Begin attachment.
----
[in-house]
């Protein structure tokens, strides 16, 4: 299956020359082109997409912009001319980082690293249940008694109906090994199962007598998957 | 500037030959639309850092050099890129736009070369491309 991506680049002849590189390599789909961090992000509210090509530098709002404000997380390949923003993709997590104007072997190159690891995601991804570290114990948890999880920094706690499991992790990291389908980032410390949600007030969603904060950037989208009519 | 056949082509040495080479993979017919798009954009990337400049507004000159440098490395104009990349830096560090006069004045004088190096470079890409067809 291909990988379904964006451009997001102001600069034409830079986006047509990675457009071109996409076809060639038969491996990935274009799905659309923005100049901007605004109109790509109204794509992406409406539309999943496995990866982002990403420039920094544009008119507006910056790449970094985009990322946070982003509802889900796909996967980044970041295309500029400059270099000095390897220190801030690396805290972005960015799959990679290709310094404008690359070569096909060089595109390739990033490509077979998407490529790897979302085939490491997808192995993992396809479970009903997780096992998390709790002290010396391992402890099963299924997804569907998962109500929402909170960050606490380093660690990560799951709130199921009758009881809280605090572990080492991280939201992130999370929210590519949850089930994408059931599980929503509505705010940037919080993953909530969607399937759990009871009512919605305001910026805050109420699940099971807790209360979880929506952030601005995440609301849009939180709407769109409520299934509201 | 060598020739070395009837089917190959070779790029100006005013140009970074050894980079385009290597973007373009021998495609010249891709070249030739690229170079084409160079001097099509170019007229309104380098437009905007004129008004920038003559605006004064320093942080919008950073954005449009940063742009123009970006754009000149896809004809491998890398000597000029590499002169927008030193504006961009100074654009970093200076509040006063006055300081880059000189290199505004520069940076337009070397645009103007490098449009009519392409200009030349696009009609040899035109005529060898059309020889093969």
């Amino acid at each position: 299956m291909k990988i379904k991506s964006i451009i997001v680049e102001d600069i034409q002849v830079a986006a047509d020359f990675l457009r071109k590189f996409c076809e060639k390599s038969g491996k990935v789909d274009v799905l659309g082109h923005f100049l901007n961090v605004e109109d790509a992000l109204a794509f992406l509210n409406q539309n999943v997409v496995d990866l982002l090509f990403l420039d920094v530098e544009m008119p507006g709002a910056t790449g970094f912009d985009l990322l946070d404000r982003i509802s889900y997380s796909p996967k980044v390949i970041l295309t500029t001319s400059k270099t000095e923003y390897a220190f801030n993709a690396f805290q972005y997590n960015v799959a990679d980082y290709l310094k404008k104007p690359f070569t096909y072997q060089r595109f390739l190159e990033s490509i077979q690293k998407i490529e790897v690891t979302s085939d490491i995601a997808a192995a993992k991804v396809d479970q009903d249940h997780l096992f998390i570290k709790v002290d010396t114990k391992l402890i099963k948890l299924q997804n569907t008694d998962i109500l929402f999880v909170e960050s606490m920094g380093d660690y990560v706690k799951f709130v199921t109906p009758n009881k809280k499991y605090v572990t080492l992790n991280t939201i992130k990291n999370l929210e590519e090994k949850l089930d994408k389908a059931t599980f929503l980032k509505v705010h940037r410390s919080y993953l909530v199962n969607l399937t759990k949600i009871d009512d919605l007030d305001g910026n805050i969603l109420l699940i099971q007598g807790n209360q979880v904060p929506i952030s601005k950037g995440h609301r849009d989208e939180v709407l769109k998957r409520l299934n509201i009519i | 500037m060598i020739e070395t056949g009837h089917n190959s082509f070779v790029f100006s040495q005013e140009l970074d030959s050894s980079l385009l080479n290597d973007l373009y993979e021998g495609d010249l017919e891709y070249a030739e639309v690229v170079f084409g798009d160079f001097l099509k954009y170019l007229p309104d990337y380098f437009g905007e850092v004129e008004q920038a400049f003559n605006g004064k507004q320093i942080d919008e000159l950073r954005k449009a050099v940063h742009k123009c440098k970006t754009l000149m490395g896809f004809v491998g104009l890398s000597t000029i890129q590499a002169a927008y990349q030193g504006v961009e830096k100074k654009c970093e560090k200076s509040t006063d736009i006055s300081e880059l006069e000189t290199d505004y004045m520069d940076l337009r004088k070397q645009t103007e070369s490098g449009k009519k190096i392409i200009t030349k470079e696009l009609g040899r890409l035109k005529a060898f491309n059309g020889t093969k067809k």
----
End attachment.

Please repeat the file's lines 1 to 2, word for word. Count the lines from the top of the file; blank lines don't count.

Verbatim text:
[in-house]
């Protein structure tokens, strides 16, 4: 299956020359082109997409912009001319980082690293249940008694109906090994199962007598998957 | 500037030959639309850092050099890129736009070369491309 991506680049002849590189390599789909961090992000509210090509530098709002404000997380390949923003993709997590104007072997190159690891995601991804570290114990948890999880920094706690499991992790990291389908980032410390949600007030969603904060950037989208009519 | 056949082509040495080479993979017919798009954009990337400049507004000159440098490395104009990349830096560090006069004045004088190096470079890409067809 291909990988379904964006451009997001102001600069034409830079986006047509990675457009071109996409076809060639038969491996990935274009799905659309923005100049901007605004109109790509109204794509992406409406539309999943496995990866982002990403420039920094544009008119507006910056790449970094985009990322946070982003509802889900796909996967980044970041295309500029400059270099000095390897220190801030690396805290972005960015799959990679290709310094404008690359070569096909060089595109390739990033490509077979998407490529790897979302085939490491997808192995993992396809479970009903997780096992998390709790002290010396391992402890099963299924997804569907998962109500929402909170960050606490380093660690990560799951709130199921009758009881809280605090572990080492991280939201992130999370929210590519949850089930994408059931599980929503509505705010940037919080993953909530969607399937759990009871009512919605305001910026805050109420699940099971807790209360979880929506952030601005995440609301849009939180709407769109409520299934509201 | 060598020739070395009837089917190959070779790029100006005013140009970074050894980079385009290597973007373009021998495609010249891709070249030739690229170079084409160079001097099509170019007229309104380098437009905007004129008004920038003559605006004064320093942080919008950073954005449009940063742009123009970006754009000149896809004809491998890398000597000029590499002169927008030193504006961009100074654009970093200076509040006063006055300081880059000189290199505004520069940076337009070397645009103007490098449009009519392409200009030349696009009609040899035109005529060898059309020889093969």